“The findings in the Evaluation Statement table impressed me. It is remarkable how 8 sessions over 2 months can produce so much learning and positive change. You just don’t see this kind of personal growth with other teachings and therapies. I think policy makers and program people would be remiss not to include this kind of course as a structural component of all mental health programming.”
—Paul March, Mental Health Coordinator, Promotion and Prevention Services, Mental Health and Addictions Services, Eastern Health.
“Our main service is a 24-Hour Crisis Support and Information Line (1-800-726-2743). This line is staffed 24/7 by many dedicated volunteers who receive extensive training and coordination. As staff, an important aspect of volunteer coordination is ensuring volunteers are engaging in self-care and that they feel appreciated. We hired Andrew to facilitate an hour session for our Crisis Line Volunteers – the session was full of inspiring information and provided experiential learning opportunities. We left the workshop feeling more self-aware, relaxed and inspired. Andrew has a very calming approach and facilitation style and I would absolutely recommend his mindfulness training.”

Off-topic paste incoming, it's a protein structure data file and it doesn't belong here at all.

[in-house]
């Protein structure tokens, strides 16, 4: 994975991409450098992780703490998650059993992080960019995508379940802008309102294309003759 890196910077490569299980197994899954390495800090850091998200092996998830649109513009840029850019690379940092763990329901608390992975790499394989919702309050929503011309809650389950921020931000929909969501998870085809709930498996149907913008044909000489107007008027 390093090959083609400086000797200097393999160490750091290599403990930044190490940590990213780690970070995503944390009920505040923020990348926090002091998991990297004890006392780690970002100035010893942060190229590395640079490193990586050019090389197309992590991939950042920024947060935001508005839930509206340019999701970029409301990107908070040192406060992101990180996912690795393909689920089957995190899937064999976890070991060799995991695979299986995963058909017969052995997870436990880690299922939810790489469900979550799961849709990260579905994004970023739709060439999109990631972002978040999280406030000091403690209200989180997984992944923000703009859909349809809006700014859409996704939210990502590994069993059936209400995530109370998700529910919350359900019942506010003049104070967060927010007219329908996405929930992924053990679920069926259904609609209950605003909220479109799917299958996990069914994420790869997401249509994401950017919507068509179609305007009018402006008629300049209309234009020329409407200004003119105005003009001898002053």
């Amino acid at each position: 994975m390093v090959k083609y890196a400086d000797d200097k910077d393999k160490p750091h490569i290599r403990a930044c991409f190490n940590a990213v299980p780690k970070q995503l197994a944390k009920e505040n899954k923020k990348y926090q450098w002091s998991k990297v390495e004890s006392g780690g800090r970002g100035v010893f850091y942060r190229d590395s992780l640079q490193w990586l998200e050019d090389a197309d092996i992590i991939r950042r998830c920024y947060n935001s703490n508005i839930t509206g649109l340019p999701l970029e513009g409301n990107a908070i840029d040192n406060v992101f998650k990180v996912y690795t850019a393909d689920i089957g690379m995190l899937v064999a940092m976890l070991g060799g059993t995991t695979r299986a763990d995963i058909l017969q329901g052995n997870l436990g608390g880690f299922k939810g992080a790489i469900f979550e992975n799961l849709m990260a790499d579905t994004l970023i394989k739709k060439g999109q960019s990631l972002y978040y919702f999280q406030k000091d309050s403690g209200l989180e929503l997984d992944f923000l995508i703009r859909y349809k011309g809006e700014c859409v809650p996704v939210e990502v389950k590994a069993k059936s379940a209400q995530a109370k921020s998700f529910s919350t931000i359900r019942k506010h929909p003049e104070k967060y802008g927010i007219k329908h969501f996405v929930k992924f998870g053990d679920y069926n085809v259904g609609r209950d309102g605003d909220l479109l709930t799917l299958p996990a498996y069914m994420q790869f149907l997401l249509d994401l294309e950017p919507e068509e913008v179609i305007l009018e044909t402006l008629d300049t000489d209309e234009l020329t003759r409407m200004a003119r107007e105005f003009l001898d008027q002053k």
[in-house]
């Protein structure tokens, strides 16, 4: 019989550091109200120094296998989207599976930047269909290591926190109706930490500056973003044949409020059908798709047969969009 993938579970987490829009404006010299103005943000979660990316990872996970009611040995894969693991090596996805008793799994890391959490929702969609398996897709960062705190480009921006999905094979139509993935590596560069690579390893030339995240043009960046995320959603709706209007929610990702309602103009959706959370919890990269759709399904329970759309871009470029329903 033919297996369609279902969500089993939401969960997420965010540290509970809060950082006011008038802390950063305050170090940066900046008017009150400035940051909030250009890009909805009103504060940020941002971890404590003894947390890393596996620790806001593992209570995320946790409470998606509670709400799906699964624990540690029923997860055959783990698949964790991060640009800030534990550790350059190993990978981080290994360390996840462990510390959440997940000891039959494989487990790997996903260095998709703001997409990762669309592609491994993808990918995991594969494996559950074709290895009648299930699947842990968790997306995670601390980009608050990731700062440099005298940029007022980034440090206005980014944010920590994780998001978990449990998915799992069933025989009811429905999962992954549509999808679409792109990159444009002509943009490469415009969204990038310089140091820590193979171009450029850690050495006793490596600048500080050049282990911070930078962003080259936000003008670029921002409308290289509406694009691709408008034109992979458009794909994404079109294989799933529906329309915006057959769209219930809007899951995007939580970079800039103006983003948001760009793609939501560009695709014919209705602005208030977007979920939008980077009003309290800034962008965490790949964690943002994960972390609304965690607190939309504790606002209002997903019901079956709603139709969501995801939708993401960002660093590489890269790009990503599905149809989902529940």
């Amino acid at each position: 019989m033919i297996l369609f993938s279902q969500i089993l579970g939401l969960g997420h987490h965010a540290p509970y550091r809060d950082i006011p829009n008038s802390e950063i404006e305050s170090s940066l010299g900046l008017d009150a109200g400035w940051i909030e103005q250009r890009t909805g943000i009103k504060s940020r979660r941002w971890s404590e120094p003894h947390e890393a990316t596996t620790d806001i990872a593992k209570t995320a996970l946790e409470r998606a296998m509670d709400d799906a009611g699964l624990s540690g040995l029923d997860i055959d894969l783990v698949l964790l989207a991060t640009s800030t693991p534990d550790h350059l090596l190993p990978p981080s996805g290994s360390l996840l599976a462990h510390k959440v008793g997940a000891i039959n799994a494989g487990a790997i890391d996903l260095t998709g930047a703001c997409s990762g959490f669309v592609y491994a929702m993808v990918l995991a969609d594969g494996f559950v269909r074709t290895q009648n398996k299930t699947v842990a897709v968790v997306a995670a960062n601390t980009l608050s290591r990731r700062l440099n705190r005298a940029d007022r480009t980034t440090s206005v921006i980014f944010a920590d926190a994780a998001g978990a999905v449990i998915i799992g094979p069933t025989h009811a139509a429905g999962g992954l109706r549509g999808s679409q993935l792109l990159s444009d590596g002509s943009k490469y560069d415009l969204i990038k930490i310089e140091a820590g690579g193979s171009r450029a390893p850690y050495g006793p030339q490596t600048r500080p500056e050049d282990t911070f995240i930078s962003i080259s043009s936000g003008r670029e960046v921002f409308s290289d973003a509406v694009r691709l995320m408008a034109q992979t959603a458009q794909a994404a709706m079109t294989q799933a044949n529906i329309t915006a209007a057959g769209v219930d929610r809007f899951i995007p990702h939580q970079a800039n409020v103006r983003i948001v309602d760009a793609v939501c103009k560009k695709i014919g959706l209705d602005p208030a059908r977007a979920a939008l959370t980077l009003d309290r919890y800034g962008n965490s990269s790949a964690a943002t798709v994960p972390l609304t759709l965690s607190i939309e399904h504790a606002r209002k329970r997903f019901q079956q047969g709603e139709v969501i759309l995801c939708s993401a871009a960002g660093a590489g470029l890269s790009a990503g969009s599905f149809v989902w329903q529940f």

—Kayla Follett, Outreach Coordinator, Newfoundland and Labrador Sexual Assault Crisis and Prevention Centre
“It became clear to me that I could control where my mind went, just like I control where my body goes. For me, it’s like going to the mental gym and helping me be mentally fit as well as physically fit. It allows me to get rid of the fog in my mind, see where I really am, and choose where I go rather than just drift there.”
—Dan Walker, PhD, P. Eng, Associate Professor of Ocean and Naval Architectural Engineering
“I was very thankful to have the opportunity to offer Mindfulness to students at our high school. We have seen an increase in anxiety and depression among teenagers and it is important that schools are able to recognize and offer programs to provide help. Many students commented they found the course valuable and that it taught them the importance of living in the moment. As well I had the opportunity to attend after school sessions along with a group of students and experienced first hand the peacefulness of mindfulness meditation. Thanks, Andrew, for bringing Mindfulness to our school!”